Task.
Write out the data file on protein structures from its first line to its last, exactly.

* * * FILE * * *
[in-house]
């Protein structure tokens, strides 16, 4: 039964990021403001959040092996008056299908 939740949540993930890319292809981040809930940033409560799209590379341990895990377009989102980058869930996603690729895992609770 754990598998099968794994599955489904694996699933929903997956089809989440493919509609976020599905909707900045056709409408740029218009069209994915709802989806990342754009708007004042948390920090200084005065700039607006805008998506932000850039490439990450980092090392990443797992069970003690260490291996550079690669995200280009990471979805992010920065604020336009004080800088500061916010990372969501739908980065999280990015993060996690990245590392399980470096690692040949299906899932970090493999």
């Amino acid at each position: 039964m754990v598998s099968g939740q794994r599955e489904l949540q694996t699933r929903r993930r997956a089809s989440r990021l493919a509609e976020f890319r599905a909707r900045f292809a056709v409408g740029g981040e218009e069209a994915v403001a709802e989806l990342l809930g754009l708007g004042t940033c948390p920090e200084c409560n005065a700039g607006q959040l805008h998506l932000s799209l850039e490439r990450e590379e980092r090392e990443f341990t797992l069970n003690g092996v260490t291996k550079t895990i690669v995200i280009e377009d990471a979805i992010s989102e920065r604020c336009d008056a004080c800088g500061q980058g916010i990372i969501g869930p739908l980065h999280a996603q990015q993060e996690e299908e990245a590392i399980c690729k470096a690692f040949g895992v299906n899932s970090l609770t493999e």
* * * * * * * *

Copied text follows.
[in-house]
């Protein structure tokens, strides 16, 4: 039964990021403001959040092996008056299908 939740949540993930890319292809981040809930940033409560799209590379341990895990377009989102980058869930996603690729895992609770 754990598998099968794994599955489904694996699933929903997956089809989440493919509609976020599905909707900045056709409408740029218009069209994915709802989806990342754009708007004042948390920090200084005065700039607006805008998506932000850039490439990450980092090392990443797992069970003690260490291996550079690669995200280009990471979805992010920065604020336009004080800088500061916010990372969501739908980065999280990015993060996690990245590392399980470096690692040949299906899932970090493999």
């Amino acid at each position: 039964m754990v598998s099968g939740q794994r599955e489904l949540q694996t699933r929903r993930r997956a089809s989440r990021l493919a509609e976020f890319r599905a909707r900045f292809a056709v409408g740029g981040e218009e069209a994915v403001a709802e989806l990342l809930g754009l708007g004042t940033c948390p920090e200084c409560n005065a700039g607006q959040l805008h998506l932000s799209l850039e490439r990450e590379e980092r090392e990443f341990t797992l069970n003690g092996v260490t291996k550079t895990i690669v995200i280009e377009d990471a979805i992010s989102e920065r604020c336009d008056a004080c800088g500061q980058g916010i990372i969501g869930p739908l980065h999280a996603q990015q993060e996690e299908e990245a590392i399980c690729k470096a690692f040949g895992v299906n899932s970090l609770t493999e």